• $456,000 for additional watermaster capacity at WRD in the Klamath and Harney basins (HB 5043
  • $2.2 million for a new Water Availability Reporting System at WRD, to inform new water right permitting decisions based upon modern modeling and data (HB 5043
  • Express prioritization for irrigation modernization projects (per a $50 million appropriation to those initiatives in Oregon) that legally protect a portion of conserved water instream, thereby ensuring public benefit for public funding (HB 5030
  • Authority for WRD to require an entity that measures water use or storage to also report the measured use to the department (HB 2010
  • 6-year extension of the state tax credit for fish screening devices that protect against entrainment of trout and salmon in diversion facilities (originally in SB 130, passed in tax omnibus bill) 

Dams are coming down with funding that TU and partners secured for ODFW’s fish passage program! In 2022, TU and its allies in the Oregon Water Partnership secured $8 million in ODFW’s budget for fish passage projects between March 2022 and June 2023. Balm Grove Dam on Gales Creek (Tualatin River watershed) was one of the dam removal projects funded by the appropriation last year. Biologists expect removal of the dam to benefit winter steelhead, Coho Salmon, Coastal cutthroat Trout, and Pacific lamprey. We should see a lot more before/after photos like this one as ODFW spends down the additional $8.75 million that conservation advocates secured for ODFW’s fish passage program in the 2023-2025 biennium. Image: ODFW.

Beavers and Wildlife Habitat 

The legislature also passed two bills that should improve conservation of healthy, functioning riparian areas in Oregon.  

HB 3464 moves all management responsibilities for beavers in Oregon to ODFW, replacing a system under which ODFW and the Oregon Department of Agriculture split jurisdiction of the species based on the issue. The bill is intended to increase usage of coexistence strategies to resolve certain wildlife conflicts, thereby leaving more beavers alive on the landscape (which then provide fish habitat and healthier riparian areas). Importantly, the bill still allows lethal removal of beavers in response to certain damage and in the instance of imminent harm to infrastructure.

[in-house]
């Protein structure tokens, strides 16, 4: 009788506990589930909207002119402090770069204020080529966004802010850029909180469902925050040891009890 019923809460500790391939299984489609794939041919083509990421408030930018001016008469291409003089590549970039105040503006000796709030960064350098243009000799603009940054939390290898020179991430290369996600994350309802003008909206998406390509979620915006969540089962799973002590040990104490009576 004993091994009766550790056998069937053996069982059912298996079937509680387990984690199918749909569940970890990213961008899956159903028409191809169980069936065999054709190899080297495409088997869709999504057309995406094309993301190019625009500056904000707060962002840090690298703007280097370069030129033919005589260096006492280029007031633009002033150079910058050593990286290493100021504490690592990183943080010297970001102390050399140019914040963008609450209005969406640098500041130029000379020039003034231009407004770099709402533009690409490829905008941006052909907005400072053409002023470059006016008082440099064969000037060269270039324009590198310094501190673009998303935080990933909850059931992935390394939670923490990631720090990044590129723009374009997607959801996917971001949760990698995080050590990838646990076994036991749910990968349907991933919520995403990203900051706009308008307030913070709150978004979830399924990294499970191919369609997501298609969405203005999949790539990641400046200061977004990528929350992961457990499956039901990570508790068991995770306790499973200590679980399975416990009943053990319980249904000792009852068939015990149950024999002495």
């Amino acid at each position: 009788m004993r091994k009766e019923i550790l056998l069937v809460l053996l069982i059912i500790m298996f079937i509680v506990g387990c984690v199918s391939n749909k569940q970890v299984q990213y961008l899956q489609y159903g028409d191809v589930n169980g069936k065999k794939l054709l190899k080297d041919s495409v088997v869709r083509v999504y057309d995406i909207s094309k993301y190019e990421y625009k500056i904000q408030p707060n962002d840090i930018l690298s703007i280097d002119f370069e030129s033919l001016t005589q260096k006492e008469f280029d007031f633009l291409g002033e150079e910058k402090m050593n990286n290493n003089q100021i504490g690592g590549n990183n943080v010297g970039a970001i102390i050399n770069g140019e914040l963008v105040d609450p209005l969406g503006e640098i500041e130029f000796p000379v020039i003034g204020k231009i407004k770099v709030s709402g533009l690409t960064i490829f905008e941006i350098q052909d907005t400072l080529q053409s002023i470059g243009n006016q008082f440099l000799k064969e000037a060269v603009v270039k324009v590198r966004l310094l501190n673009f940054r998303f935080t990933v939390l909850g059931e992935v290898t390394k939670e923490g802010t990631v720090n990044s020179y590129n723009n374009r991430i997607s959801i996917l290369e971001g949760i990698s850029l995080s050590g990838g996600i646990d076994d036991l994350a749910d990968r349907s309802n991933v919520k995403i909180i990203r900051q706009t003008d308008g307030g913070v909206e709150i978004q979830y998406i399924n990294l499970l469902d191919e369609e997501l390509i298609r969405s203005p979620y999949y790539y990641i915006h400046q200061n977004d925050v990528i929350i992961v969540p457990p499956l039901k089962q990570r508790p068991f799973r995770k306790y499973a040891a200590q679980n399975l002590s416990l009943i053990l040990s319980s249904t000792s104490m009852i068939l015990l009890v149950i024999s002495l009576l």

HB 2527 provides modest new flexibility to ODFW in administering its primary program to incentivize habitat restoration and conservation on private lands. The Wildlife Habitat Conservation and Management Program (WHCMP) offers a property tax incentive to landowners that enroll their properties in WHCMP and implement wildlife habitat management plans (which Oregon law expressly contemplates including efforts to improve water quality, protect and restore fish and wildlife habitats, recover listed fish species, and enhance streamflows). HB 2527 reduces ODFW’s administrative burden in overseeing WHCMP, which should allow the agency and partnering entities to increase the program’s usage in participating counties.  

Bills We Opposed  

While advocating for everything above that passed, we also played a lot of defense this session. Fortunately, many bills we opposed won’t reach the Governor’s desk. 

The so-called “salmon credit” bill (HB 2206) was back after first airing during the 2022 legislative session. This bill would’ve streamlined the process for developing and destroying functioning salmon and steelhead habitat in one place, in the hopes that related mitigation projects elsewhere could fully offset that damage by creating replacement habitat anew.  

There were also three separate bills that would’ve significantly undermined Oregon’s fish passage laws. Oregon law requires fish passage at new potential fish passage obstructions, and also requires barrier owners to install fish passage at existing barriers upon certain triggering events. HB 2164 would have exempted all dams or obstructions smaller than 15 feet across (e.g., any culvert) from the fish passage laws. It also would have exempted any obstruction from fish passage requirements if the obstruction provided “some” fish habitat, providing fish passage would be “cost prohibitive” to the owner, and the obstruction provided hydropower, drinking water, or irrigation water. HB 2165 would have exempted any dam or obstruction from having to provide fish passage if providing passage would “increase the cost of a project” by more than 10% and the state would not cover that cost. HB 2930 would have exempted the addition of a hydroelectric generator at Bowman Dam on the Crooked River (otherwise a triggering event for fish passage requirements) from the fish passage laws altogether. Fortunately, none of these proposals to undercut Oregon’s important fish passage laws received a hearing this session. We expect these proposals to chip away at important fish passage requirements to continue, and we’ll remain vigilant against those measures. 

Lastly, HB 2765 would have granted a valuable (and highly unusual) exclusive right—to use and sell a portion of the Klamath River’s flow—to a wastewater treatment district. In Oregon, all water belongs to the public. This bill would have deemed all water treated and discharged by a certain district as effectively owned by the entity after the water left their facility. If this bill passed, the district would have been able to sell that increment of water to downstream entities (using the river as a conveyance system), while also placing that water off-limits to other downstream water users. Oregon law allows for the sale or re-use of “reclaimed” wastewater under a process that protects fish and wildlife; this bill would have circumvented that process entirely. Trout Unlimited and Wild Steelheaders oppose this concept in the Klamath and elsewhere in Oregon.  


The policy and budget achievements of the 2023 legislative session will benefit wild steelhead and rivers in Oregon for years to come. If you have questions about the Oregon legislative session or where we’re headed now that session is over, please contact James Fraser, Oregon Policy Advisor at  james.fraser@tu.org